Rhode Island governor candidate Allan Fung: 'My car crash killed a man'

Republican Cranston mayor Allan Fung told a press conference he was involved in a car crash after falling unconscious behind the wheel
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The Republican mayor of the city of Cranston in Rhode Island, and a former prosecutor for the state attorney general's office has admitted he was involved in a crash that killed another man.

Allan Fung told a press conference he was an 18-year-old college student in 1989 when he lost consciousness behind the wheel and hit a man who was changing a tire on Interstate 95.

"I wanted to get the truth out there, get all the facts out there to the voters of the state of Rhode Island," Fung said at the conference. "They need to know the truth about me."

The crash was reported by The Providence Journal on Monday which was initially aware of the incident when it asked Mr Fung if he had ever been arrested previously during a candidate interview. Although Mr Fung did reveal the incident, the paper chose not to report it at the time.

Fung described the crash as the most painful experience of his life and said it was "a part of me, a part of who I am".

"God knows why my life was spared that day and someone else's was taken," he said.

Fung said he was returning for the weekend from Connecticut to work at his parents' restaurant when he fell unconscious and hit 41-year-old James Skipper Jr.

"I was just driving along. At some point, I lost consciousness," Fung said. "I remember the crash kinda woke me back up."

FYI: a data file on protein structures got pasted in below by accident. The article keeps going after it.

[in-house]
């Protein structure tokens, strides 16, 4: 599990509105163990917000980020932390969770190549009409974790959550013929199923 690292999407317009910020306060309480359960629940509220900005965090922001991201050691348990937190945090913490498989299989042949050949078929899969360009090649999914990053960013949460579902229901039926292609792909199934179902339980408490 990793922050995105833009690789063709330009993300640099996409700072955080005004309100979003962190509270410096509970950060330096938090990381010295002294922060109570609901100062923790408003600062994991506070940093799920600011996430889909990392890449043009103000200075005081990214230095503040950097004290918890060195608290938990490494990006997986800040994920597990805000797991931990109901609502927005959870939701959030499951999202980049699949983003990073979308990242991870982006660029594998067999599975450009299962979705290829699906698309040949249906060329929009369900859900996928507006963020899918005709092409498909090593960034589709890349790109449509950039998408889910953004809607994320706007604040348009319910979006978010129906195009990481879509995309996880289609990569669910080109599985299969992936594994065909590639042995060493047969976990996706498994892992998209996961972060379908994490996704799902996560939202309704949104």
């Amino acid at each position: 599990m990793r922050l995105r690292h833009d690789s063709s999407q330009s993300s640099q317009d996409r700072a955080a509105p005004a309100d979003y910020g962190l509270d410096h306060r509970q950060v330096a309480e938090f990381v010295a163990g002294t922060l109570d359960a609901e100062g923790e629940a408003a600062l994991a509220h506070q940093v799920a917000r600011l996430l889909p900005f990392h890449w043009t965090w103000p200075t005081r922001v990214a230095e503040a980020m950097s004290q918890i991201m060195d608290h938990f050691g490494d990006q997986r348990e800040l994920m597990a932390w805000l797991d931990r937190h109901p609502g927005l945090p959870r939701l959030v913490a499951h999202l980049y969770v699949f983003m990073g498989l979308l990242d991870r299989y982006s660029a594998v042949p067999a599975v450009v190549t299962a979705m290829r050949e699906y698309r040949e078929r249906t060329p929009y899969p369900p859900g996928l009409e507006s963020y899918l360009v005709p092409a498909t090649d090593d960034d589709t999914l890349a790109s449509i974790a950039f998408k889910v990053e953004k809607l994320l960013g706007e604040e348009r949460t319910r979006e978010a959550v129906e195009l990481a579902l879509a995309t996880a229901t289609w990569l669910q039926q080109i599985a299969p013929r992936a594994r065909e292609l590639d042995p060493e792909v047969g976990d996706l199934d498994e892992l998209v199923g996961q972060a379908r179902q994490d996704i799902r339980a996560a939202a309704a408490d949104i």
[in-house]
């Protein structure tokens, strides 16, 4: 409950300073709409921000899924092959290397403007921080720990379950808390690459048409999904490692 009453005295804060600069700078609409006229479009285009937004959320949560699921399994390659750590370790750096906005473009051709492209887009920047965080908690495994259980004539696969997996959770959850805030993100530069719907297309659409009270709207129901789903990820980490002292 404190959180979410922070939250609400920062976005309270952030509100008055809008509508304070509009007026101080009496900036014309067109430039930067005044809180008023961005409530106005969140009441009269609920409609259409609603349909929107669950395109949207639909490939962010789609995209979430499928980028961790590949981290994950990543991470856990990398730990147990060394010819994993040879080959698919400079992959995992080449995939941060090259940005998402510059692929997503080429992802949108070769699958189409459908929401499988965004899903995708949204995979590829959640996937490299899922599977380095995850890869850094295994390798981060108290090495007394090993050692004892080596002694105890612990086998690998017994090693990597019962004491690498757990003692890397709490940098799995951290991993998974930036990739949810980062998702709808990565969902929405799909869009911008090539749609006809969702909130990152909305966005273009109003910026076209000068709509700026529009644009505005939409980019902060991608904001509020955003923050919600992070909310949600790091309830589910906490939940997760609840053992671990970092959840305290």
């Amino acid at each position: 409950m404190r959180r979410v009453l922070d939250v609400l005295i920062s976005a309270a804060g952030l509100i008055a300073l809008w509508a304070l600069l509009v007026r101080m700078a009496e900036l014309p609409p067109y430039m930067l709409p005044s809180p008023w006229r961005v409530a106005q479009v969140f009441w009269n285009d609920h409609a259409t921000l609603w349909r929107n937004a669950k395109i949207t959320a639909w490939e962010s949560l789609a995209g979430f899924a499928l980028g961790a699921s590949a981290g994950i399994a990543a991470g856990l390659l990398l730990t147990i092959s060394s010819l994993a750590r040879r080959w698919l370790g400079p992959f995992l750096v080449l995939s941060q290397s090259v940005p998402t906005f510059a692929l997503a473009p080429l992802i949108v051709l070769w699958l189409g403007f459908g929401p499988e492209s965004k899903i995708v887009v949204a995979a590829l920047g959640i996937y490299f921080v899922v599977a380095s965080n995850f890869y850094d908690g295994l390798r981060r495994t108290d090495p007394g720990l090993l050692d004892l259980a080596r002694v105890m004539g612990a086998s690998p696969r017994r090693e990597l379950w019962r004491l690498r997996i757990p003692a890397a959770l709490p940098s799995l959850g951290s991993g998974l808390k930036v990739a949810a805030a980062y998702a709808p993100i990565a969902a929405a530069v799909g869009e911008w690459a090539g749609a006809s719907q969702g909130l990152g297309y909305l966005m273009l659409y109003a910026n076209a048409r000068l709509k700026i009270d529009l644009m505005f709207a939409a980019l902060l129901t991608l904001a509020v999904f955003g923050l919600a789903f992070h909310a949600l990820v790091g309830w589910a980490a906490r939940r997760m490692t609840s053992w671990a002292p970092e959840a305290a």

He said he stopped his car, saw Mr Skipper lying on the ground and then went into a state of shock. The state police arrested him, and he was released that night. He was later informed a grand jury declined to indict him.

After his first year of law school, he interned at the state Department of Corrections, where his arrest record came up in a criminal background check. He said staff there suggested he get his record expunged since he had done nothing wrong.

Fung later agreed to an out-of-court settlement of $112,000 to Skipper's parents, money he said was paid by his parents and insurance company.

Skipper's sister, Joyce Strange, told the that Fung has "gone through hell" and the incident should not be held against him.

Fung faces businessman Ken Block in the Republican primary to succeed Democratic Gov. Lincoln Chafee, who's not seeking a second term. The state's general treasurer, Gina Raimondo, and Providence Mayor Angel Taveras are running as Democrats.

Additonal reporting by Associated Press